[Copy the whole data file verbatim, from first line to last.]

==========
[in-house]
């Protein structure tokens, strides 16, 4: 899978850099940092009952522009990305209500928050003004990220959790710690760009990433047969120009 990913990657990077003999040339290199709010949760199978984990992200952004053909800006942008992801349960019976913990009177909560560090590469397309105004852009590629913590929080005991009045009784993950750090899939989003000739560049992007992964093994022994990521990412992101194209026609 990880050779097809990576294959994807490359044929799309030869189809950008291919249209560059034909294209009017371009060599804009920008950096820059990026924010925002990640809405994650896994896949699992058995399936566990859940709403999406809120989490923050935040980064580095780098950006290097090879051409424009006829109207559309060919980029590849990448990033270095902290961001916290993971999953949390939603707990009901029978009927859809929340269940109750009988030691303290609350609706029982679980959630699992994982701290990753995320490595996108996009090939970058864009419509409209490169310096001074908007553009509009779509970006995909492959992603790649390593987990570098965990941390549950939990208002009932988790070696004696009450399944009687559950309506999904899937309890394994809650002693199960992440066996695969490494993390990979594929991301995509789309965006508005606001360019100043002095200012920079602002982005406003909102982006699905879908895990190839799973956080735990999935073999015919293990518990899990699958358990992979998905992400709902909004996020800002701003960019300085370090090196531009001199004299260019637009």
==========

[in-house]
């Protein structure tokens, strides 16, 4: 899978850099940092009952522009990305209500928050003004990220959790710690760009990433047969120009 990913990657990077003999040339290199709010949760199978984990992200952004053909800006942008992801349960019976913990009177909560560090590469397309105004852009590629913590929080005991009045009784993950750090899939989003000739560049992007992964093994022994990521990412992101194209026609 990880050779097809990576294959994807490359044929799309030869189809950008291919249209560059034909294209009017371009060599804009920008950096820059990026924010925002990640809405994650896994896949699992058995399936566990859940709403999406809120989490923050935040980064580095780098950006290097090879051409424009006829109207559309060919980029590849990448990033270095902290961001916290993971999953949390939603707990009901029978009927859809929340269940109750009988030691303290609350609706029982679980959630699992994982701290990753995320490595996108996009090939970058864009419509409209490169310096001074908007553009509009779509970006995909492959992603790649390593987990570098965990941390549950939990208002009932988790070696004696009450399944009687559950309506999904899937309890394994809650002693199960992440066996695969490494993390990979594929991301995509789309965006508005606001360019100043002095200012920079602002982005406003909102982006699905879908895990190839799973956080735990999935073999015919293990518990899990699958358990992979998905992400709902909004996020800002701003960019300085370090090196531009001199004299260019637009």